What could be in the cards for small business this Autumn?
The new Chancellor Philip Hammond almost certainly owes his appointment to being a “steady pair of hands” who will steady the ship in the coming months and provide much needed reassurance to the UK’s post-Brexit economy. No sudden movements like an emergency post-Brexit Budget then. Next stop the Autumn Statement, around 4 months from now. As reported by Robert Walsh of Q Ventures in CityAM last week, No 11’s latest resident is busy pouring oil on troubled waters and sending out signals of reassurance to the City and the wider business community. FTSE seems relatively unperturbed, and the lower pound is delivering a boost to exporters and the UK Leisure and Tourism sector, so it’s not all doom and gloom.
It’s fascinating to speculate what is going through our new Chancellor’s mind and what might be the shape of the Autumn budget – a boost to the enterprise economy may well be high up the list. As a veteran of the tax-efficient investment market, having been in the industry for 30 years, and founder and director of the EIS Association, I would say a boost to the incentives for investing in small businesses could well be on the cards. The EIS and the SEIS are the obvious vehicles for doing this, particularly following the fairly radical reforms they underwent a year ago, which are having the effect of focussing investment on younger businesses and genuine trades, as opposed to artificial structures, or the so-called early exit and capital preservation schemes. Also, EIS/SEIS are becoming increasingly popular. According to Growthdeck, 66% of all crowdfunding investment opportunities qualify for EIS and 39% for SEIS.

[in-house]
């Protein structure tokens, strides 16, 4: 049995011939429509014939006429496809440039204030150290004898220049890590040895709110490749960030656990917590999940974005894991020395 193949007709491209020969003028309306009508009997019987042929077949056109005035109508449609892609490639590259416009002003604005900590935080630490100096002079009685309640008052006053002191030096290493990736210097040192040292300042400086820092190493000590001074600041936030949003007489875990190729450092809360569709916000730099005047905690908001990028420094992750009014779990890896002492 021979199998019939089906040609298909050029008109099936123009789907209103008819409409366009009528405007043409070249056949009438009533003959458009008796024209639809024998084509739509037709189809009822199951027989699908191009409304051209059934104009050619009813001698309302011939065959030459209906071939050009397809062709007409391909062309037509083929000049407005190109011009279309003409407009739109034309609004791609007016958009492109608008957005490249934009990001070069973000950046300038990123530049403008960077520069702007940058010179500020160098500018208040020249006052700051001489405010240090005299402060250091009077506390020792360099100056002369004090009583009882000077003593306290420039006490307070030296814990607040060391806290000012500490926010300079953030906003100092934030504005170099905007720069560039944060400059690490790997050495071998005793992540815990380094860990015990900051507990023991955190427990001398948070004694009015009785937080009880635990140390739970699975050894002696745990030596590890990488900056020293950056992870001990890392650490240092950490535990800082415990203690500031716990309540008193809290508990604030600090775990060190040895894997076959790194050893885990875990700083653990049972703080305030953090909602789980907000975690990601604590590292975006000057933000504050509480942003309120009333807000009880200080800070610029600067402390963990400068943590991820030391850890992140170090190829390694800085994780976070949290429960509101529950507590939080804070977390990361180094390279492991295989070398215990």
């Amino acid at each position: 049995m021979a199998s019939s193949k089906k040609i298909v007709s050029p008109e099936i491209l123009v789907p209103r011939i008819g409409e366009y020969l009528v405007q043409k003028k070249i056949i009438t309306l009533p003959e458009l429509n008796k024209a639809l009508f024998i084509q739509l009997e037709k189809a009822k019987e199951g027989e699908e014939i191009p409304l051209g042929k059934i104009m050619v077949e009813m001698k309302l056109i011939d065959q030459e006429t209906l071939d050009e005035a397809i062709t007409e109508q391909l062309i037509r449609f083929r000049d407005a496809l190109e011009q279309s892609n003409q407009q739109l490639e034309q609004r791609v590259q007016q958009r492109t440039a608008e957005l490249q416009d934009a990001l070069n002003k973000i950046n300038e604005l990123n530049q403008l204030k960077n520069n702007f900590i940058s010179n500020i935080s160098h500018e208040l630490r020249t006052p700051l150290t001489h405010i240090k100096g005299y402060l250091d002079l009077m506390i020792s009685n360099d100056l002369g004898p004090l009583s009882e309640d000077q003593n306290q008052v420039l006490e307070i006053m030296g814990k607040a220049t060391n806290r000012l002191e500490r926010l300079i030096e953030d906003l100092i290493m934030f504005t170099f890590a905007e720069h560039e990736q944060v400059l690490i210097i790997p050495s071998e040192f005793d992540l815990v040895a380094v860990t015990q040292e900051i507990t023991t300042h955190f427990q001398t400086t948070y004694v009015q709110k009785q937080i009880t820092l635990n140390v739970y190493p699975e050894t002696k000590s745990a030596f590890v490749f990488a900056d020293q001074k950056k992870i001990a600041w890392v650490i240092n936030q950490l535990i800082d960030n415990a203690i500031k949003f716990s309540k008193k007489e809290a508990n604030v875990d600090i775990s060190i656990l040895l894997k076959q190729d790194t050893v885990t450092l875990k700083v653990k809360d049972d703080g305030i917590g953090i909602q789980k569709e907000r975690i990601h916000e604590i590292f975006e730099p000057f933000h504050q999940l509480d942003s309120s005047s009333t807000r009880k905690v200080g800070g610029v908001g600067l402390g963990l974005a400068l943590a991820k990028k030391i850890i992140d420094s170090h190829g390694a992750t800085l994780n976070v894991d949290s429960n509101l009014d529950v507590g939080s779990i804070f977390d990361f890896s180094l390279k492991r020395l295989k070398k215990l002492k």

Ways the schemes could be boosted include increasing the level of up-front tax relief, say from 30% to 40% for the EIS. Or increasing the limits an individual can invest in any year, say from £1m to £1.25m in the case of the EIS, or from £100,000 to say £200,000 in the case of the SEIS. Or enhancing the CGT relief in the SEIS, by bringing it back to a 100% write-off rather than the 50% write-off it now offers.
The EIS and SEIS must continue to demonstrate that they pay their way, so HMRC will doubtless continue to cry out for case studies and factual evidence that the schemes are working. First and foremost, they provide employment and that in turn increases the revenue from income tax. Small businesses mostly also pay VAT, and once they’re into profit, corporation tax. So in a perfect scenario, the money comes back to the Revenue by a factor of more than 1 in relatively short order.
We recently provided £7m (over two years) of EIS funding for a Leisure sector start-up. The business has taken off and is now turning over £10m a year and making profits of £1.5m. So it pays corporation tax, it pays VAT and finally, it employs close to 200 people, all of whom pay income tax. A quick back of the envelope calculation would suggest the business generates taxes of around £3.5m a year. So, for an “investment” of £2.1m (30% x £7m) HMRC is picking up a return of £3.5m a year and is into major long-term profit. Definitely one for the case book.
The Chancellor has a golden opportunity this Autumn of giving small business not just a signal of reassurance but a positive shot in the arm.